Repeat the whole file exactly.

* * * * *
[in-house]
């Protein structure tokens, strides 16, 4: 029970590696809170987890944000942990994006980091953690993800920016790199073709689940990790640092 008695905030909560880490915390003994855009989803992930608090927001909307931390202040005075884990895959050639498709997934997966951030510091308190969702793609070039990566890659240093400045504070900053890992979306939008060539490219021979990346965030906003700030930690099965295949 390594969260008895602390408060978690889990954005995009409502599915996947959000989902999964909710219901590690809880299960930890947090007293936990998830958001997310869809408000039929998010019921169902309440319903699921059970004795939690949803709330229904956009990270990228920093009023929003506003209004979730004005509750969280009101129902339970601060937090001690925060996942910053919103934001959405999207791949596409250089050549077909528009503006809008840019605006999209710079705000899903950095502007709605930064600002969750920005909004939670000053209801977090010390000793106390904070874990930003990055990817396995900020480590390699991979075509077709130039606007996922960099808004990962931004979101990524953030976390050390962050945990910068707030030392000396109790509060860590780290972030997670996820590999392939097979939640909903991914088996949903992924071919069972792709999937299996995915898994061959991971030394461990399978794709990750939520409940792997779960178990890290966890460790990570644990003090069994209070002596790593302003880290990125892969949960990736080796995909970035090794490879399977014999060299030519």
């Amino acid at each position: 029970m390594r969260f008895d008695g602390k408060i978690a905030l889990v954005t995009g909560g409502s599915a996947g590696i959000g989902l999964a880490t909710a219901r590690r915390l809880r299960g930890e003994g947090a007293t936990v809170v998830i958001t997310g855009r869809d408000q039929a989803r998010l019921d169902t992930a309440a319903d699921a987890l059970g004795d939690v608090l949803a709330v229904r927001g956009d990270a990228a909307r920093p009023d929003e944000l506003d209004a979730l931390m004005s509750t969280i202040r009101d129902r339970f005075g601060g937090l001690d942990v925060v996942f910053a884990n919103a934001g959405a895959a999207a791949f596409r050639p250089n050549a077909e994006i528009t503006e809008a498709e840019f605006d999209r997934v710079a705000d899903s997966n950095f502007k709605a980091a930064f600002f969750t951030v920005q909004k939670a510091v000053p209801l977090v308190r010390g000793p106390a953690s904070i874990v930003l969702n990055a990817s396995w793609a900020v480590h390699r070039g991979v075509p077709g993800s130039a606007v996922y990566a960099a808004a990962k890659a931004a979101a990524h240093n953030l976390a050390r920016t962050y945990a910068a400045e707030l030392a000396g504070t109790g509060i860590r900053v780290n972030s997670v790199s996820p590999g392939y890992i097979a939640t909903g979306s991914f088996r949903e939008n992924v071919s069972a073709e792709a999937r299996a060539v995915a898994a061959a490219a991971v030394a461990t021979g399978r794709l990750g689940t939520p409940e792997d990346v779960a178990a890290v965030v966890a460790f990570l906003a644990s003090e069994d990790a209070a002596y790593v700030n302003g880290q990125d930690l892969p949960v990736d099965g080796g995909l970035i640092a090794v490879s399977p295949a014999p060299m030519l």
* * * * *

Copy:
[in-house]
């Protein structure tokens, strides 16, 4: 029970590696809170987890944000942990994006980091953690993800920016790199073709689940990790640092 008695905030909560880490915390003994855009989803992930608090927001909307931390202040005075884990895959050639498709997934997966951030510091308190969702793609070039990566890659240093400045504070900053890992979306939008060539490219021979990346965030906003700030930690099965295949 390594969260008895602390408060978690889990954005995009409502599915996947959000989902999964909710219901590690809880299960930890947090007293936990998830958001997310869809408000039929998010019921169902309440319903699921059970004795939690949803709330229904956009990270990228920093009023929003506003209004979730004005509750969280009101129902339970601060937090001690925060996942910053919103934001959405999207791949596409250089050549077909528009503006809008840019605006999209710079705000899903950095502007709605930064600002969750920005909004939670000053209801977090010390000793106390904070874990930003990055990817396995900020480590390699991979075509077709130039606007996922960099808004990962931004979101990524953030976390050390962050945990910068707030030392000396109790509060860590780290972030997670996820590999392939097979939640909903991914088996949903992924071919069972792709999937299996995915898994061959991971030394461990399978794709990750939520409940792997779960178990890290966890460790990570644990003090069994209070002596790593302003880290990125892969949960990736080796995909970035090794490879399977014999060299030519």
């Amino acid at each position: 029970m390594r969260f008895d008695g602390k408060i978690a905030l889990v954005t995009g909560g409502s599915a996947g590696i959000g989902l999964a880490t909710a219901r590690r915390l809880r299960g930890e003994g947090a007293t936990v809170v998830i958001t997310g855009r869809d408000q039929a989803r998010l019921d169902t992930a309440a319903d699921a987890l059970g004795d939690v608090l949803a709330v229904r927001g956009d990270a990228a909307r920093p009023d929003e944000l506003d209004a979730l931390m004005s509750t969280i202040r009101d129902r339970f005075g601060g937090l001690d942990v925060v996942f910053a884990n919103a934001g959405a895959a999207a791949f596409r050639p250089n050549a077909e994006i528009t503006e809008a498709e840019f605006d999209r997934v710079a705000d899903s997966n950095f502007k709605a980091a930064f600002f969750t951030v920005q909004k939670a510091v000053p209801l977090v308190r010390g000793p106390a953690s904070i874990v930003l969702n990055a990817s396995w793609a900020v480590h390699r070039g991979v075509p077709g993800s130039a606007v996922y990566a960099a808004a990962k890659a931004a979101a990524h240093n953030l976390a050390r920016t962050y945990a910068a400045e707030l030392a000396g504070t109790g509060i860590r900053v780290n972030s997670v790199s996820p590999g392939y890992i097979a939640t909903g979306s991914f088996r949903e939008n992924v071919s069972a073709e792709a999937r299996a060539v995915a898994a061959a490219a991971v030394a461990t021979g399978r794709l990750g689940t939520p409940e792997d990346v779960a178990a890290v965030v966890a460790f990570l906003a644990s003090e069994d990790a209070a002596y790593v700030n302003g880290q990125d930690l892969p949960v990736d099965g080796g995909l970035i640092a090794v490879s399977p295949a014999p060299m030519l």